I have great news for romantics. The American marriage is strong. Well, quite strong. Well, it's not so awful that the majority of Americans would give up their spouse in order to telecommute.
However, 5 percent would.
How do I know? Well, my regular perusal of fine, scientific research has led me to a Harris survey performed on behalf of TeamViewer.
You will become divorced from your faculties when I tell you TeamViewer makes software so that people never have to see each other. Its research, though, is socially indispensable because it sought to understand just how badly Americans would prefer not to be at the office.
Well, 34 percent of these no doubt harried respondents declared they would give up social media in order to telecommute. Who could have imagined such enlightened thinking?
Indeed, more people would give up social media than would give up chocolate (29 percent), which surely suggests civilization is not quite dead.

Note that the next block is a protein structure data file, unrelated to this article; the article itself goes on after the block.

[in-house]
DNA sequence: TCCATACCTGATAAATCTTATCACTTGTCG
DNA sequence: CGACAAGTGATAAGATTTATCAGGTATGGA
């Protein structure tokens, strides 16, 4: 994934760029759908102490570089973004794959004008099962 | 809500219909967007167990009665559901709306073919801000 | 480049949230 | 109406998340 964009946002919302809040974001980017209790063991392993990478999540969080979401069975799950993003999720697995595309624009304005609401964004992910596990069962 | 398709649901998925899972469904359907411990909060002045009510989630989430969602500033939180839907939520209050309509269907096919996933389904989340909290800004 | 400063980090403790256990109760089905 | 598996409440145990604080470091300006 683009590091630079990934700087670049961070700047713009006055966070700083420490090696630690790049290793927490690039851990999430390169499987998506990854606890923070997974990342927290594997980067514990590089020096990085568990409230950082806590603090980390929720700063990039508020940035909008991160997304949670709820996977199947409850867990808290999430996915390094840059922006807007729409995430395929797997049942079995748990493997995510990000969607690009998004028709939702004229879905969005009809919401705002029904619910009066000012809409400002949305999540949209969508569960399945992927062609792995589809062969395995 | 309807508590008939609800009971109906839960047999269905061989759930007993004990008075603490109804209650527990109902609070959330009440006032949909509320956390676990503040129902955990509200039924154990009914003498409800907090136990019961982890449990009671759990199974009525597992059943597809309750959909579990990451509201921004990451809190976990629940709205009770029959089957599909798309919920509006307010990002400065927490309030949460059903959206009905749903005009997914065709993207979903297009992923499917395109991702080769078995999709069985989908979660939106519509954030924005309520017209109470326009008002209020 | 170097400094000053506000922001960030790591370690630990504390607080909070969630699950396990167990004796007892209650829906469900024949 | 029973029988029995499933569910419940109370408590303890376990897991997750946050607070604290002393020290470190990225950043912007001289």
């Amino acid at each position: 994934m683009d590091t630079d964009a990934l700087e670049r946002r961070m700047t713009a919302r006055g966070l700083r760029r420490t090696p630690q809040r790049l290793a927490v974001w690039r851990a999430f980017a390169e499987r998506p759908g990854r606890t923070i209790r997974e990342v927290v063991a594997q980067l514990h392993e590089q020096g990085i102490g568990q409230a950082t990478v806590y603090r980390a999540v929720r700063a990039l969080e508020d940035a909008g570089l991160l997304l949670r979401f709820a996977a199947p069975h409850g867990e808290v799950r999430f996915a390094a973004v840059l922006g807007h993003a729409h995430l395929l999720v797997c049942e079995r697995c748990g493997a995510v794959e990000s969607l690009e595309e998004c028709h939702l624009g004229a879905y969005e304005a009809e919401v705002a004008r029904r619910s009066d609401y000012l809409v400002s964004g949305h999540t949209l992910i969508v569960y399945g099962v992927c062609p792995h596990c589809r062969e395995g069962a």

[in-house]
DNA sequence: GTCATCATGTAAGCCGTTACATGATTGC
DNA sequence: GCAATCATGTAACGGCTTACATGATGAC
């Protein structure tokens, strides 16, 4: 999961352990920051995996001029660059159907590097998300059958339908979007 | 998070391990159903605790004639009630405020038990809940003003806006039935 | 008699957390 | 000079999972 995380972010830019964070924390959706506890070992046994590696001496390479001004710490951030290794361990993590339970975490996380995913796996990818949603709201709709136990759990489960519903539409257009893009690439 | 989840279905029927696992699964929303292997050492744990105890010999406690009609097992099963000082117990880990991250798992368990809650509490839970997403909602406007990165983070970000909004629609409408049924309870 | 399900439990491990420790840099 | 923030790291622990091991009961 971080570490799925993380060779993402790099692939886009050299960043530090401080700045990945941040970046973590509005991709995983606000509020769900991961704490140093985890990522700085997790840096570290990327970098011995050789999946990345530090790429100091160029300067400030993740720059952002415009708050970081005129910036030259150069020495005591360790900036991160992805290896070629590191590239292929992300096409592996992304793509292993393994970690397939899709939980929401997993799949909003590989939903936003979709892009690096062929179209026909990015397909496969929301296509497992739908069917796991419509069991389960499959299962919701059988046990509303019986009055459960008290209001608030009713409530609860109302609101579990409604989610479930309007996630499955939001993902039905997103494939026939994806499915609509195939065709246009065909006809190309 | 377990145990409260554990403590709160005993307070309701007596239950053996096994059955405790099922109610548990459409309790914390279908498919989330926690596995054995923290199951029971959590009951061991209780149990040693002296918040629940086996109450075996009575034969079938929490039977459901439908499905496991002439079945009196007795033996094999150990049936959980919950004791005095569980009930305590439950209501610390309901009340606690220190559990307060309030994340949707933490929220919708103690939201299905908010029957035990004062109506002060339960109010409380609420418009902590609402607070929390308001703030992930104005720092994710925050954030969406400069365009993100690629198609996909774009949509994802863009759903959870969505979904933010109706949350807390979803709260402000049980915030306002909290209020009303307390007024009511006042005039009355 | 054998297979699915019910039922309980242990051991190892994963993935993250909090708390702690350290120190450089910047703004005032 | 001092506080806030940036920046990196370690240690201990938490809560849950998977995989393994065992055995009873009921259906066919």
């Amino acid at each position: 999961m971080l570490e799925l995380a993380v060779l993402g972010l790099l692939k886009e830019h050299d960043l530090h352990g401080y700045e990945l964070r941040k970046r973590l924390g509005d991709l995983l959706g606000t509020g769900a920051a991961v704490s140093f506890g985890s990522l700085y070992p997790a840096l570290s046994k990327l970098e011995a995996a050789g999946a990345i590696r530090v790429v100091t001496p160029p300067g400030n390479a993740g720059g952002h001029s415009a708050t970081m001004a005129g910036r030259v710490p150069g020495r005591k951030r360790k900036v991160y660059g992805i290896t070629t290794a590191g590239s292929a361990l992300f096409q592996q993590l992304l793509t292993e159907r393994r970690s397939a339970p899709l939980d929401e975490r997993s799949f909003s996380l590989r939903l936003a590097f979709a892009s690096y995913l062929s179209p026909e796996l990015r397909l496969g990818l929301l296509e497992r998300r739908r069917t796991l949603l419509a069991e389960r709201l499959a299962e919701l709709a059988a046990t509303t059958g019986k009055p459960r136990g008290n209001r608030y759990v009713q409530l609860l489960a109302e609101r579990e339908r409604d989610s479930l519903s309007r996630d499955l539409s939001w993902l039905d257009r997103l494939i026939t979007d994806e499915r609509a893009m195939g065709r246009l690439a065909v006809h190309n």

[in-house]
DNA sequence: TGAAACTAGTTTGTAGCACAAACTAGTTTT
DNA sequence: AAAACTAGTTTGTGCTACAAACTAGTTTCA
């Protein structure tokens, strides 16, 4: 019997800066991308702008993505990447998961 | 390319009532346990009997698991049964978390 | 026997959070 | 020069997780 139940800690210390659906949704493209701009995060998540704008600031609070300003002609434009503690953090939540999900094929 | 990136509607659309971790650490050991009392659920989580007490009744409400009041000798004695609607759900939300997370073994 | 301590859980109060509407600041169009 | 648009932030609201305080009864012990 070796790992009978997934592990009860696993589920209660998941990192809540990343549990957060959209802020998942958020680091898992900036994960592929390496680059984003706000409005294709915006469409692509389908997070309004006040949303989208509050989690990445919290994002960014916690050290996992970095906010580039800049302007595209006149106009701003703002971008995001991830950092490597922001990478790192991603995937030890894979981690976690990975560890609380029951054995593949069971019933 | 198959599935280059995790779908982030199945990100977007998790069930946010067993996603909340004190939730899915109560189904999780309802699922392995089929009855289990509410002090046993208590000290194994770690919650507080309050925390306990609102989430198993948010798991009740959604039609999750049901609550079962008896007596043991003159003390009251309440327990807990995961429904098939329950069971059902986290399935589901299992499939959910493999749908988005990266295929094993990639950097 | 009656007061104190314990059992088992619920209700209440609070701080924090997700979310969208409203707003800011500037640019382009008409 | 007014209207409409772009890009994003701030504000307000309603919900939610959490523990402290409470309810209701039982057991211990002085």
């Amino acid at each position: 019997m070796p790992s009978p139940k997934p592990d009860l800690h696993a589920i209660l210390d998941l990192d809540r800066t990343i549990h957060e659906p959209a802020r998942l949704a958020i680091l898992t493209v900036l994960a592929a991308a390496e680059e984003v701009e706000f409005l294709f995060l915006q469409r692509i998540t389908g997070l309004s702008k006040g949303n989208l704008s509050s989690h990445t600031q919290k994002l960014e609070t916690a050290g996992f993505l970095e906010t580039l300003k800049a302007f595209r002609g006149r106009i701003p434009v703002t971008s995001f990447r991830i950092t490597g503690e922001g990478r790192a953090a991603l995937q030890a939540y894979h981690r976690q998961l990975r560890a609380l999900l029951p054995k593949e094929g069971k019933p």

Some 17 percent even said they would give up a raise. A vast and minimally fragrant 12 percent would give up daily showers, with, stunningly, more women than men choosing this option.
But then there were the 5 percent who would give up their spouse.
Could this 5 percent represent spouses who cannot find another excuse to walk out on their tired, dreary liaisons? Could this represent the notion that telecommuting would mean more time at home--an increase that would make them more intolerant of anyone they see there?
Or could it mean that marriage, for those who do it, becomes such a habit that it is so much harder to shake than social media or even smartphones (25 percent said they would give those up)?
Telecommuting appears to represent something of the future. Indeed, 83 percent of these respondents said they thought it was increasing. It seems to fulfill deeply held human desires not to see other humans.
So do these deeply revealing figures suggest that the more people telecommute, the more they might radically alter their lifestyles?
Some of society's fundamental institutions might be at stake. You know, like bad sandwich lunches, saying hello to the 14 people you pass in a corridor and, um, working late with your personal assistant.